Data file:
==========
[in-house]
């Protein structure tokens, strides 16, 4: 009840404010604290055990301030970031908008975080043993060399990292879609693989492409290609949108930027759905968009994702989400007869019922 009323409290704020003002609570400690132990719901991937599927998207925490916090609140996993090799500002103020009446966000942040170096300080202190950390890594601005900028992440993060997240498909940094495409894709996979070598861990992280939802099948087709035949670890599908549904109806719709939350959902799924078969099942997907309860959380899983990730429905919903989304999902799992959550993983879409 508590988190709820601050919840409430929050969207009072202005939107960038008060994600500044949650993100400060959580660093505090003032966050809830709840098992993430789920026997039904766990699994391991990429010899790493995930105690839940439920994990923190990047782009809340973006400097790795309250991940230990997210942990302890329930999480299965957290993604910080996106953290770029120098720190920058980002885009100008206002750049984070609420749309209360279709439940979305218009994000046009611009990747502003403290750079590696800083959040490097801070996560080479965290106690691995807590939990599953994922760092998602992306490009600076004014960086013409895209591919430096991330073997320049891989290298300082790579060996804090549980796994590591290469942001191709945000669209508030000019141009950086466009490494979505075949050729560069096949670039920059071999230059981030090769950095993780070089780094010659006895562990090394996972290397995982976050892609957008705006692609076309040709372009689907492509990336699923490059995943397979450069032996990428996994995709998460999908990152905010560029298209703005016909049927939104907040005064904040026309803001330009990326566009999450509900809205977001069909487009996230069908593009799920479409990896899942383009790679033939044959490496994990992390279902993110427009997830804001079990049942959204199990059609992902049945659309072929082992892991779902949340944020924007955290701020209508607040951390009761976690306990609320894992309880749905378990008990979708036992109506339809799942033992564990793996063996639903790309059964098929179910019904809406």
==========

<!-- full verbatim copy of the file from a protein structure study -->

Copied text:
[in-house]
């Protein structure tokens, strides 16, 4: 009840404010604290055990301030970031908008975080043993060399990292879609693989492409290609949108930027759905968009994702989400007869019922 009323409290704020003002609570400690132990719901991937599927998207925490916090609140996993090799500002103020009446966000942040170096300080202190950390890594601005900028992440993060997240498909940094495409894709996979070598861990992280939802099948087709035949670890599908549904109806719709939350959902799924078969099942997907309860959380899983990730429905919903989304999902799992959550993983879409 508590988190709820601050919840409430929050969207009072202005939107960038008060994600500044949650993100400060959580660093505090003032966050809830709840098992993430789920026997039904766990699994391991990429010899790493995930105690839940439920994990923190990047782009809340973006400097790795309250991940230990997210942990302890329930999480299965957290993604910080996106953290770029120098720190920058980002885009100008206002750049984070609420749309209360279709439940979305218009994000046009611009990747502003403290750079590696800083959040490097801070996560080479965290106690691995807590939990599953994922760092998602992306490009600076004014960086013409895209591919430096991330073997320049891989290298300082790579060996804090549980796994590591290469942001191709945000669209508030000019141009950086466009490494979505075949050729560069096949670039920059071999230059981030090769950095993780070089780094010659006895562990090394996972290397995982976050892609957008705006692609076309040709372009689907492509990336699923490059995943397979450069032996990428996994995709998460999908990152905010560029298209703005016909049927939104907040005064904040026309803001330009990326566009999450509900809205977001069909487009996230069908593009799920479409990896899942383009790679033939044959490496994990992390279902993110427009997830804001079990049942959204199990059609992902049945659309072929082992892991779902949340944020924007955290701020209508607040951390009761976690306990609320894992309880749905378990008990979708036992109506339809799942033992564990793996063996639903790309059964098929179910019904809406």